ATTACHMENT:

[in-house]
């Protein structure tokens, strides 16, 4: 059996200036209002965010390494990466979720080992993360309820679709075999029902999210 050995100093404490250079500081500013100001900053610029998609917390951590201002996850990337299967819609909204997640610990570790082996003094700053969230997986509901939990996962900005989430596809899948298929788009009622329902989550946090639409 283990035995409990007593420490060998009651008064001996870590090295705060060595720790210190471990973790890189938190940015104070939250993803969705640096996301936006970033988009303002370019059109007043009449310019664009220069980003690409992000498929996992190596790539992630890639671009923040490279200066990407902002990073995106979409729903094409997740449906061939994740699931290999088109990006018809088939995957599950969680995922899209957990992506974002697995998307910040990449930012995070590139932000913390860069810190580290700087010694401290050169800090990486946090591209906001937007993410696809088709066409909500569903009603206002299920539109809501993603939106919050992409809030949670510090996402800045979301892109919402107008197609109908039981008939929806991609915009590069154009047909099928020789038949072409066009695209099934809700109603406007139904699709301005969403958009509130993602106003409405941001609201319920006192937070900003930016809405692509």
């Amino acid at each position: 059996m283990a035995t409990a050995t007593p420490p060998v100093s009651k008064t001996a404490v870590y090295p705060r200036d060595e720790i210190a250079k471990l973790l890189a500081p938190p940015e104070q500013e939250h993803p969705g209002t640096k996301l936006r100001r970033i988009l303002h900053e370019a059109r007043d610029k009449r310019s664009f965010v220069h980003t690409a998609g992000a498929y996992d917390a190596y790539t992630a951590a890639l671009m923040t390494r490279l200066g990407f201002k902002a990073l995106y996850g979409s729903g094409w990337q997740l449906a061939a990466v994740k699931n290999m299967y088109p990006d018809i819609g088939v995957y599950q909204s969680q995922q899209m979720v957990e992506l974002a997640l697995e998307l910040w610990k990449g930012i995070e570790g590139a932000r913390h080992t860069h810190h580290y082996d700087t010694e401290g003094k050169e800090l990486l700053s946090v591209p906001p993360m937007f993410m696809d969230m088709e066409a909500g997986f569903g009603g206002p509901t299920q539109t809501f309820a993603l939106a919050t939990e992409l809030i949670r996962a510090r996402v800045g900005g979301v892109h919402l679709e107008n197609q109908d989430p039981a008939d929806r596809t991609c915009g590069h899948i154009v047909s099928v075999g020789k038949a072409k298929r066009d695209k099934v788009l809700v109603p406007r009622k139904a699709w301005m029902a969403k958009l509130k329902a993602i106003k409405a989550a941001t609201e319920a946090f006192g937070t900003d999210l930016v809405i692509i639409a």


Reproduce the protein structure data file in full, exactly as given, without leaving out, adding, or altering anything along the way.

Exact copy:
[in-house]
């Protein structure tokens, strides 16, 4: 059996200036209002965010390494990466979720080992993360309820679709075999029902999210 050995100093404490250079500081500013100001900053610029998609917390951590201002996850990337299967819609909204997640610990570790082996003094700053969230997986509901939990996962900005989430596809899948298929788009009622329902989550946090639409 283990035995409990007593420490060998009651008064001996870590090295705060060595720790210190471990973790890189938190940015104070939250993803969705640096996301936006970033988009303002370019059109007043009449310019664009220069980003690409992000498929996992190596790539992630890639671009923040490279200066990407902002990073995106979409729903094409997740449906061939994740699931290999088109990006018809088939995957599950969680995922899209957990992506974002697995998307910040990449930012995070590139932000913390860069810190580290700087010694401290050169800090990486946090591209906001937007993410696809088709066409909500569903009603206002299920539109809501993603939106919050992409809030949670510090996402800045979301892109919402107008197609109908039981008939929806991609915009590069154009047909099928020789038949072409066009695209099934809700109603406007139904699709301005969403958009509130993602106003409405941001609201319920006192937070900003930016809405692509």
């Amino acid at each position: 059996m283990a035995t409990a050995t007593p420490p060998v100093s009651k008064t001996a404490v870590y090295p705060r200036d060595e720790i210190a250079k471990l973790l890189a500081p938190p940015e104070q500013e939250h993803p969705g209002t640096k996301l936006r100001r970033i988009l303002h900053e370019a059109r007043d610029k009449r310019s664009f965010v220069h980003t690409a998609g992000a498929y996992d917390a190596y790539t992630a951590a890639l671009m923040t390494r490279l200066g990407f201002k902002a990073l995106y996850g979409s729903g094409w990337q997740l449906a061939a990466v994740k699931n290999m299967y088109p990006d018809i819609g088939v995957y599950q909204s969680q995922q899209m979720v957990e992506l974002a997640l697995e998307l910040w610990k990449g930012i995070e570790g590139a932000r913390h080992t860069h810190h580290y082996d700087t010694e401290g003094k050169e800090l990486l700053s946090v591209p906001p993360m937007f993410m696809d969230m088709e066409a909500g997986f569903g009603g206002p509901t299920q539109t809501f309820a993603l939106a919050t939990e992409l809030i949670r996962a510090r996402v800045g900005g979301v892109h919402l679709e107008n197609q109908d989430p039981a008939d929806r596809t991609c915009g590069h899948i154009v047909s099928v075999g020789k038949a072409k298929r066009d695209k099934v788009l809700v109603p406007r009622k139904a699709w301005m029902a969403k958009l509130k329902a993602i106003k409405a989550a941001t609201e319920a946090f006192g937070t900003d999210l930016v809405i692509i639409a």